On a solo walk to the pond this week, I saw three guys bringing in the dock at the public beach. They had tools, a boat, and know-how, and I and a few other onlookers stood for a spell on the beach and watched them work. All of us were there in the stunning warmth of sunshine, under the impossibly blue dome of sky and with barely a hint of fall color in the trees surrounding us. It seemed unbelievable to me that it was already time for this annual ritual, even though signs of it have been apparent for weeks.
Really what I was asking myself as I stood on the beach in the 70° sunshine is, Where did the summer go?
When I was a kid, summer seemed like an almost agonizingly long expanse of time, an enormous canvas of time to paint with swimming and practicing and reading and whatever else floated by and grabbed my attention. I was oblivious to the chill in the air that August slowly rolls out to us every year, and focused instead on the heat and the unstructured out-of-school boredom, and the many creative ways to beat or avoid them both.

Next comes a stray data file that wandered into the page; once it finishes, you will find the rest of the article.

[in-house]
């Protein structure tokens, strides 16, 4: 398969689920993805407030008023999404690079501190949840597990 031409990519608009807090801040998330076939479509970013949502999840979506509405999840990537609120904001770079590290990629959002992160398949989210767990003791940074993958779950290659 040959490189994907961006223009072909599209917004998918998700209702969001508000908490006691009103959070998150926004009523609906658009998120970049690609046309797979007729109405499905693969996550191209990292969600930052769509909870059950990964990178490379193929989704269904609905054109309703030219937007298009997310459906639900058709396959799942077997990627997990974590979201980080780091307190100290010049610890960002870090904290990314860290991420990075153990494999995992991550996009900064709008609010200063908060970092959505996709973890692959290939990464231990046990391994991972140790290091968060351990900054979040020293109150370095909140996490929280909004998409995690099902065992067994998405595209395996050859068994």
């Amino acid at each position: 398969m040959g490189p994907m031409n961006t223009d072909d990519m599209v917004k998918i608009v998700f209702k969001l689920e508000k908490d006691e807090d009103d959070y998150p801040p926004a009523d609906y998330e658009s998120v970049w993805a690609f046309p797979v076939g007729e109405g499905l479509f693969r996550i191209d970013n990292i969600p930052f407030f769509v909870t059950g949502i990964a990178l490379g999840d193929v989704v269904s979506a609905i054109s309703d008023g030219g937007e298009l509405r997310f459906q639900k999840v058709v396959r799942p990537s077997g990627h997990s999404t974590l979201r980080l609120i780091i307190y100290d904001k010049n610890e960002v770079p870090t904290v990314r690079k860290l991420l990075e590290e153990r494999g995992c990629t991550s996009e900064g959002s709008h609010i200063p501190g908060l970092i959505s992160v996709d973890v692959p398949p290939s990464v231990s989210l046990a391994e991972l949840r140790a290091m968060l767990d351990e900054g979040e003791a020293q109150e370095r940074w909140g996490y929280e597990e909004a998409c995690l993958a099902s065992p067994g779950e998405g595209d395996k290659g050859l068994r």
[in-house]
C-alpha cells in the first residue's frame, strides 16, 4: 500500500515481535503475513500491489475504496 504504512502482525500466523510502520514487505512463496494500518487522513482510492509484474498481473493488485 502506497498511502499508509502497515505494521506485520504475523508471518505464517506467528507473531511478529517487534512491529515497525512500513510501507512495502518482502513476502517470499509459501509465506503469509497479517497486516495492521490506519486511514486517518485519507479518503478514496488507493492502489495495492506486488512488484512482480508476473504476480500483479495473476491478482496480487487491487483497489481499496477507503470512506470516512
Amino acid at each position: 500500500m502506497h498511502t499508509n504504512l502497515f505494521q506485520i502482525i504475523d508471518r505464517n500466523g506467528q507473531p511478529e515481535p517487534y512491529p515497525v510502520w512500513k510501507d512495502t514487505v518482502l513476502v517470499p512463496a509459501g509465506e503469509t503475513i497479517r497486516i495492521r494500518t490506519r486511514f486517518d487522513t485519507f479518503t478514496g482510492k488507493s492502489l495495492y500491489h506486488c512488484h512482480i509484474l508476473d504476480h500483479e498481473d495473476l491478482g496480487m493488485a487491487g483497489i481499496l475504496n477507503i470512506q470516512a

Now in my 40s, I feel right to my bones how short the summers are here in New England. I am one of the first to feel the cold now, one of the first to go digging for sweatshirts and scarves at the slightest hint of any breath of air that feels remotely chilly.
I understand more and more those nuthatches and titmice who have been reliably emptying the feeder every day this past week. They’re preparing for the cold to come.
In another month, perhaps sooner than that, there will be snow on the summit of Mount Washington, visible to all of us down here the valley. Some time after that, I will be able to walk on the very surface of the pond that still now so beautifully reflects the surrounding landscape.
For now, though, like a slow-moving house cat, I will soak up every available moment in the sunny warmth.